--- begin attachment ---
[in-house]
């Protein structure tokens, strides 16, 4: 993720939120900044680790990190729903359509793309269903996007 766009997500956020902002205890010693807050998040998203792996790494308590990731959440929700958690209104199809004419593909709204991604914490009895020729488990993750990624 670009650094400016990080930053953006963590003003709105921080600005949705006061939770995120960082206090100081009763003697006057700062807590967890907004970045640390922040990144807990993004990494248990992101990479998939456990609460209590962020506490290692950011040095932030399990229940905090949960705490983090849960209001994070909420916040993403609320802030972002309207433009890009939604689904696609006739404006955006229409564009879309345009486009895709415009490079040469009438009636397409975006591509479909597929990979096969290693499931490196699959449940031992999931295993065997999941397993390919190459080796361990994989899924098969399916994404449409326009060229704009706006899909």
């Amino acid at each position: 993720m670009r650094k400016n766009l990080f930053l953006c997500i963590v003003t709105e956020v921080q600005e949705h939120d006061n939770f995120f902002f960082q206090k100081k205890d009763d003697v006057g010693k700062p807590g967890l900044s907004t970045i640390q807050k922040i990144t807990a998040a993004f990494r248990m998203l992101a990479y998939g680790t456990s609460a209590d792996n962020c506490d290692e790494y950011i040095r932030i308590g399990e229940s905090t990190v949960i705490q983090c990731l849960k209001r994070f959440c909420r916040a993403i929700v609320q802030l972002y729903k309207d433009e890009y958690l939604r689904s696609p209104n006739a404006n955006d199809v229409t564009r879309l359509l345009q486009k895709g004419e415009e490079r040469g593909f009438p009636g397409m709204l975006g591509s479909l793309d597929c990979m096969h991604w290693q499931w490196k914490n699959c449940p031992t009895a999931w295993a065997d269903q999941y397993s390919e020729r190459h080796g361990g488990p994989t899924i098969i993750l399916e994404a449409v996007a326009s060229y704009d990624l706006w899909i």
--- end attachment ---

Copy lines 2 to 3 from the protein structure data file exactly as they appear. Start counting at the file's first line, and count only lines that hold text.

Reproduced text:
């Protein structure tokens, strides 16, 4: 993720939120900044680790990190729903359509793309269903996007 766009997500956020902002205890010693807050998040998203792996790494308590990731959440929700958690209104199809004419593909709204991604914490009895020729488990993750990624 670009650094400016990080930053953006963590003003709105921080600005949705006061939770995120960082206090100081009763003697006057700062807590967890907004970045640390922040990144807990993004990494248990992101990479998939456990609460209590962020506490290692950011040095932030399990229940905090949960705490983090849960209001994070909420916040993403609320802030972002309207433009890009939604689904696609006739404006955006229409564009879309345009486009895709415009490079040469009438009636397409975006591509479909597929990979096969290693499931490196699959449940031992999931295993065997999941397993390919190459080796361990994989899924098969399916994404449409326009060229704009706006899909």
């Amino acid at each position: 993720m670009r650094k400016n766009l990080f930053l953006c997500i963590v003003t709105e956020v921080q600005e949705h939120d006061n939770f995120f902002f960082q206090k100081k205890d009763d003697v006057g010693k700062p807590g967890l900044s907004t970045i640390q807050k922040i990144t807990a998040a993004f990494r248990m998203l992101a990479y998939g680790t456990s609460a209590d792996n962020c506490d290692e790494y950011i040095r932030i308590g399990e229940s905090t990190v949960i705490q983090c990731l849960k209001r994070f959440c909420r916040a993403i929700v609320q802030l972002y729903k309207d433009e890009y958690l939604r689904s696609p209104n006739a404006n955006d199809v229409t564009r879309l359509l345009q486009k895709g004419e415009e490079r040469g593909f009438p009636g397409m709204l975006g591509s479909l793309d597929c990979m096969h991604w290693q499931w490196k914490n699959c449940p031992t009895a999931w295993a065997d269903q999941y397993s390919e020729r190459h080796g361990g488990p994989t899924i098969i993750l399916e994404a449409v996007a326009s060229y704009d990624l706006w899909i």